Learn to cook traditional tarte flambée

Alsatian cuisine, tarte flambée

Thin-sliced dough topped with fromage blanc, onions, and smoke bacon, tarte flambée is a quintessential Alsatian dish.

We certainly understand wanting to taste the traditional dishes of Alsace, but we think taking it one step further is even better. Learning to cook from a local Alsatian chef can give you that extra experience and knowledge so you can recreate the dishes at home! In Alsace, the dish not to miss is tarte flambée. So what is it? Pizza, kind of. Tarte flambée is actually inspired by a German dish called flammekueche, and is a wood-fired flatbread topped with fromage blanc, sliced onions, and smoked bacon. Learn more about the interesting blend of influences in Alsatian cuisine in our post, “Unlocking the Flavors of Alsace: A Marriage of German and French Cuisine.”

Eat heartily at a winstub in Sélestat


Photo by Flickr user (vincent desjardins)

Winstubs are the pubs of Alsace, serving rich dishes in a cozy atmosphere. Meaning “wine rooms,” Winstubs are filled with wood-burning stoves, rustic tables, colorful tablecloths, and plenty of wood accents, not to mention the lively and sociable atmosphere. Winstubs are situated all throughout the region, and serve only the most traditional of Alsatian fare. Try choucroute garnie, an Alsatian version of sauerkraut, or baeckeoffe, a slow-cooked casserole with potatoes, onions, various meats, wine, and juniper berries. And in addition to these hearty meals, Winstubs offer up an array of delicious local wines. It’s the perfect stop for a homey meal.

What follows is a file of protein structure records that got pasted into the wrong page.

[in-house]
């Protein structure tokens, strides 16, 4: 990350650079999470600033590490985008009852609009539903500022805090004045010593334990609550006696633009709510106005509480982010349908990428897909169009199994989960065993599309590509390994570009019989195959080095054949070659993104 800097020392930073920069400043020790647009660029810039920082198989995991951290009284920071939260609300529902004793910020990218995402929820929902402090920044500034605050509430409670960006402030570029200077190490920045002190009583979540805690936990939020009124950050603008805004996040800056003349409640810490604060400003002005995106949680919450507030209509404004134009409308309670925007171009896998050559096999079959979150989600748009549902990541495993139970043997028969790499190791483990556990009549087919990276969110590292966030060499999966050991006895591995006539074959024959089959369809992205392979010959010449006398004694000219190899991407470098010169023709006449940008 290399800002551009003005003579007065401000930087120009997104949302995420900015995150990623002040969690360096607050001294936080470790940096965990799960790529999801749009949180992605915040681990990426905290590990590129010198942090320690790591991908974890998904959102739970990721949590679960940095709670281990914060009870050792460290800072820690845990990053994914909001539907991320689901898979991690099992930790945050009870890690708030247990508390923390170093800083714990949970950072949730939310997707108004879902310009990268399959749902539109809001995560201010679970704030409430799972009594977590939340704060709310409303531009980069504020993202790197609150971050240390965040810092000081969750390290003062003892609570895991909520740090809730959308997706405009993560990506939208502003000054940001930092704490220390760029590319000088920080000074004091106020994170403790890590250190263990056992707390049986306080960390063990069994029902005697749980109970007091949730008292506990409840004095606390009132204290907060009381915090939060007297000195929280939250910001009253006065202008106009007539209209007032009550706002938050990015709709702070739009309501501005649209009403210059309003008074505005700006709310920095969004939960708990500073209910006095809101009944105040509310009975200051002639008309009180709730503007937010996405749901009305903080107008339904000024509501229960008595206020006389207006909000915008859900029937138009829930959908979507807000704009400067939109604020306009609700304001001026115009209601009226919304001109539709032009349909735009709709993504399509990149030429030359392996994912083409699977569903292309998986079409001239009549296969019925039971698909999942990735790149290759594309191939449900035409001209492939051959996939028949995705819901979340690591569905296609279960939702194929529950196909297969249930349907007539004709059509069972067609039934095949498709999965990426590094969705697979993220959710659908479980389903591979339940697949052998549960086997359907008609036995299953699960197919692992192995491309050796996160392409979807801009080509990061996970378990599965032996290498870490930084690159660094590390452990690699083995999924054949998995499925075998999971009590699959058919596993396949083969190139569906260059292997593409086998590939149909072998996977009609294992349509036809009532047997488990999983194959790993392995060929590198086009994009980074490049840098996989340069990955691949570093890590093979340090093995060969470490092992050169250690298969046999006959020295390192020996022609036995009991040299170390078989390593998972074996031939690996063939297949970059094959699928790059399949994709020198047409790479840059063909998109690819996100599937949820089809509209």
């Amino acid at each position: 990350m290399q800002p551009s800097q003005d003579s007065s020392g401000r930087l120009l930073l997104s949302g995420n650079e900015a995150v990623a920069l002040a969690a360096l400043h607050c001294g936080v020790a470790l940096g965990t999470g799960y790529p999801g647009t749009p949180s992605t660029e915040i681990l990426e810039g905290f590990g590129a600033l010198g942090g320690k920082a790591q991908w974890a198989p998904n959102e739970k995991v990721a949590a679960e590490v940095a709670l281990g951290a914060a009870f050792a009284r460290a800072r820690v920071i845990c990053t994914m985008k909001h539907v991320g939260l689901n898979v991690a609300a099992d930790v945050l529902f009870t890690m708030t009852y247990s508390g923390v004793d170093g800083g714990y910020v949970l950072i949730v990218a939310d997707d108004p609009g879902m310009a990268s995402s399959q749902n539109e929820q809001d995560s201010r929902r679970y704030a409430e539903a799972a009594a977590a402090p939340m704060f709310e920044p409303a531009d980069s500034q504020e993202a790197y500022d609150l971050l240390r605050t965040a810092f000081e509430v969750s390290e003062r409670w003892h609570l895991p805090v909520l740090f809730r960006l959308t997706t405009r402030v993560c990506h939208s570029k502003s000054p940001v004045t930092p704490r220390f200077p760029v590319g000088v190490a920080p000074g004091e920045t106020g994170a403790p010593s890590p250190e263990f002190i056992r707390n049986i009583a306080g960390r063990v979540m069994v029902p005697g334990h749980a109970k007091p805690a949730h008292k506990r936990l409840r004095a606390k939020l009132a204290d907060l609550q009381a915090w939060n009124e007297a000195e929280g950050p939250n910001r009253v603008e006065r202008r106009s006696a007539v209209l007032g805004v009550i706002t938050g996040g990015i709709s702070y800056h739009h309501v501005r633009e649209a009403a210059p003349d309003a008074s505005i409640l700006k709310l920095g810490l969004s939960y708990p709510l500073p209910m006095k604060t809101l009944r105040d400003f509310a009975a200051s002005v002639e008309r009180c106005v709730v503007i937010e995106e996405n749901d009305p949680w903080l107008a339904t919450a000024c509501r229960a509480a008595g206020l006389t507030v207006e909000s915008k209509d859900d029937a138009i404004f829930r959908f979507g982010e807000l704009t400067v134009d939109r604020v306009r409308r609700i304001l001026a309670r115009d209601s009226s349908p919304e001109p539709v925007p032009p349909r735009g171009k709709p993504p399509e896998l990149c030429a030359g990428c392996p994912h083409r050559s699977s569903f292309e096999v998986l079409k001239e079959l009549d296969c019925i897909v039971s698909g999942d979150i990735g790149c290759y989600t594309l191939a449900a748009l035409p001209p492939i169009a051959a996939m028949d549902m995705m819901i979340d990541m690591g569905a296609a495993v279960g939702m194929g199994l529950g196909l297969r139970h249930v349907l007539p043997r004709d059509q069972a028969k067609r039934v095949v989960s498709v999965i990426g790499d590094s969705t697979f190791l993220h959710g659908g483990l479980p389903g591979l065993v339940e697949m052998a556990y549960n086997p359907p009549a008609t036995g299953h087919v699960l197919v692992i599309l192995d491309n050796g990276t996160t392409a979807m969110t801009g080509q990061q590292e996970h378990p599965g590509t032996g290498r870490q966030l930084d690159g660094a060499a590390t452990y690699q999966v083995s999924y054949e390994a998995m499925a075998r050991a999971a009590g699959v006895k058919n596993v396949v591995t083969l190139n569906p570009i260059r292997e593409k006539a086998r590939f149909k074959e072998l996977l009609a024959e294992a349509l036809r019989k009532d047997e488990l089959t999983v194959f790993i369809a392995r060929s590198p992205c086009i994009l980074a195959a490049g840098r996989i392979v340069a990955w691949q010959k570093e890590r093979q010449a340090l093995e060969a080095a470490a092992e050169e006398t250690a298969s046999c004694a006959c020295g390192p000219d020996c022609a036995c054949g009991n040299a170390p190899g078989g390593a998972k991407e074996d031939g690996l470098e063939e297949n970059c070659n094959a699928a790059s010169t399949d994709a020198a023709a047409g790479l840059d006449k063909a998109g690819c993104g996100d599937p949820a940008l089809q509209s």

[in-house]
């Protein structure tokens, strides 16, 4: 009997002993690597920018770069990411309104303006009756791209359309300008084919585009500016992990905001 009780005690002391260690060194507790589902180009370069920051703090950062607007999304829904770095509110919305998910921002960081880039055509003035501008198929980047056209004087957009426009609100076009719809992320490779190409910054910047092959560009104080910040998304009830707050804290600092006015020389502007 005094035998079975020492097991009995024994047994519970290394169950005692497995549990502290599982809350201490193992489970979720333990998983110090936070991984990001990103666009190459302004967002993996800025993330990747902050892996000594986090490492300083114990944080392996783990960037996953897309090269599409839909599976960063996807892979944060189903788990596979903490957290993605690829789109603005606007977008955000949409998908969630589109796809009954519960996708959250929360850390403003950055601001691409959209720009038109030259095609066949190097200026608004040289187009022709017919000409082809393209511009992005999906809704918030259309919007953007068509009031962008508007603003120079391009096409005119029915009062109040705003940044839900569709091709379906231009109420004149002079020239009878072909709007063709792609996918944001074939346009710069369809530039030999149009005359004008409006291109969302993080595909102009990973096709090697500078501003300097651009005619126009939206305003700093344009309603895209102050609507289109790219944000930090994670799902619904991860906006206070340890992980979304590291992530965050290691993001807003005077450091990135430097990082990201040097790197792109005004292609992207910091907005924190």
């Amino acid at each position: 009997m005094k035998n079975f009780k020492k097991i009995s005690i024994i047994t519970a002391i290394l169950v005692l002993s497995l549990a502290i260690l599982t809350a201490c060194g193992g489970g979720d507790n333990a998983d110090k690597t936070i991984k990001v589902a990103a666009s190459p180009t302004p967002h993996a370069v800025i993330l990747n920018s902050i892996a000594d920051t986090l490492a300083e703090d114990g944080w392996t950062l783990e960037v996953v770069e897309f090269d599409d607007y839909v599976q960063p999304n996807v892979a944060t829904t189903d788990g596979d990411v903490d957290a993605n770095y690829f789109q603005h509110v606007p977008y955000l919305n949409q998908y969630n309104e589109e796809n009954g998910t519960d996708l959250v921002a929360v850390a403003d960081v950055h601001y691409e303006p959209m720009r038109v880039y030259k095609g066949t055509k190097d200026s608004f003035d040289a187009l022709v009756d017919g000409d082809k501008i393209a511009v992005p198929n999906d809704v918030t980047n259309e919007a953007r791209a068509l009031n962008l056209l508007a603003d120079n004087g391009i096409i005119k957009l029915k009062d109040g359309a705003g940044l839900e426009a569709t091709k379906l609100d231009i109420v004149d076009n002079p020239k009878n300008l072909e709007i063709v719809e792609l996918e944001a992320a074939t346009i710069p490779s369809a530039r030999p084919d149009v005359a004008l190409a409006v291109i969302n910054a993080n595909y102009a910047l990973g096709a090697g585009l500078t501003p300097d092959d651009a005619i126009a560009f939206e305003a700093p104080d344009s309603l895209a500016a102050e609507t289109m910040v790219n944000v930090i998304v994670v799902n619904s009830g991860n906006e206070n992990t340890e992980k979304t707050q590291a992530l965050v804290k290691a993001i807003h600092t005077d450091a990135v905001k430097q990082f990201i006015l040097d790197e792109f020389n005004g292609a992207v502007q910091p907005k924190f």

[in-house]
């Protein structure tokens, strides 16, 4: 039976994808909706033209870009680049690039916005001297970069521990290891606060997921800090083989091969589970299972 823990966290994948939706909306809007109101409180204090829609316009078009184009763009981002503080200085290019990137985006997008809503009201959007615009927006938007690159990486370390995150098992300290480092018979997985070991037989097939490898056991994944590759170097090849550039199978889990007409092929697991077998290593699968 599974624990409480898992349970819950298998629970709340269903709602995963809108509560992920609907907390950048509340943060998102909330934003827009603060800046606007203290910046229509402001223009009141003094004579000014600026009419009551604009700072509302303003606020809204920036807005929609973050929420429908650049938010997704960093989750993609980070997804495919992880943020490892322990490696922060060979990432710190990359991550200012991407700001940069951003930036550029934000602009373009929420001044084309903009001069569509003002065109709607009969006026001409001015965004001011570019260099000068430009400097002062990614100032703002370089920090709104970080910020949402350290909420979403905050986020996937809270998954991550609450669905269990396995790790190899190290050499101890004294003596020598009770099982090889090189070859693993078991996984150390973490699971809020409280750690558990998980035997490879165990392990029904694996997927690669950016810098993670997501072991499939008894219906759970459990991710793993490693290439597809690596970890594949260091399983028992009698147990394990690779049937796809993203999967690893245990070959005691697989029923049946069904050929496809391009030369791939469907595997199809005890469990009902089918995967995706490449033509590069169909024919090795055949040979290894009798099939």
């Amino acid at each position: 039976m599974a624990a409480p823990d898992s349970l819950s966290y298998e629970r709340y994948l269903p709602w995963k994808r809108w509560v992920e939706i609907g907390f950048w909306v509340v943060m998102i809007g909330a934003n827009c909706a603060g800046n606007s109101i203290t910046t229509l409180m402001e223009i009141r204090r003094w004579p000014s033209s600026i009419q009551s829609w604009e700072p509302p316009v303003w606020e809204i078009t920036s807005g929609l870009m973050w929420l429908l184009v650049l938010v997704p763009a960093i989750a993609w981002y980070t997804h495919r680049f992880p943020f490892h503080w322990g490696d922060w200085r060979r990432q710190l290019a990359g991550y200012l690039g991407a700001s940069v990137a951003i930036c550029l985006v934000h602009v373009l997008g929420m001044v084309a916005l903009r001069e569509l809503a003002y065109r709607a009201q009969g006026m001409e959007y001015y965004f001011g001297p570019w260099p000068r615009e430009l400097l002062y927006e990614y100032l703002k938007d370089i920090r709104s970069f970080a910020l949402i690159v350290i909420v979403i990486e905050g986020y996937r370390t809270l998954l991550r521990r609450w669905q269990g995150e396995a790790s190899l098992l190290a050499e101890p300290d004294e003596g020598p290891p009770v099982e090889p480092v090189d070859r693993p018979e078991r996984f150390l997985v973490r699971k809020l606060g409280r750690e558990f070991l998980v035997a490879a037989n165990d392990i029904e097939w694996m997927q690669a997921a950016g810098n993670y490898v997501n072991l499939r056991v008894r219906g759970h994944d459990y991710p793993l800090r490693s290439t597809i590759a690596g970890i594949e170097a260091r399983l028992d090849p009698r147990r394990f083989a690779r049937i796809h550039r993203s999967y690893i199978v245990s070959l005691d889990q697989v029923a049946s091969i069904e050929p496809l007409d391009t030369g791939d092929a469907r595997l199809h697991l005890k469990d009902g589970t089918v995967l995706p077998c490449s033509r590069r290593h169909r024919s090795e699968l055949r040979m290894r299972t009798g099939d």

Discover glass art in Musée Lalique

One of the more unique museums in Alsace can be found in the small town of Wingen-sur-Moder. Sometimes the best museums are hyper-specific and the Musée Lalique is exactly that, dedicated to the famous master glassmaker René Lalique, as well as his successors. The museum features an impressive collection of glass and crystal art, perfume bottles, jewelry, and drawings, spanning many art styles from Art Nouveau to Art Deco to contemporary works.

Walk along the canals of La Petite France

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La Petite France, Strasbourg. Photo: Jean-Pierre Dalbéra CC BY 2.0, via Flickr

The historic quarter of La Petite France is located on the Strasbourg’s charming center island, the Grande Île, all of which is a designated UNESCO World Heritage Site. Originally home to the city’s tanners, millers, and fishermen in the Middle Ages, La Petite France is now a popular destination for travelers seeking romantic canal walks, architecture spanning Romanesque to Baroque, as well as traditional Alsatian wine and cuisine. Make sure you take a guided boat tour along the Ill River and view the stately Vauban Dam on your next visit to Strasbourg.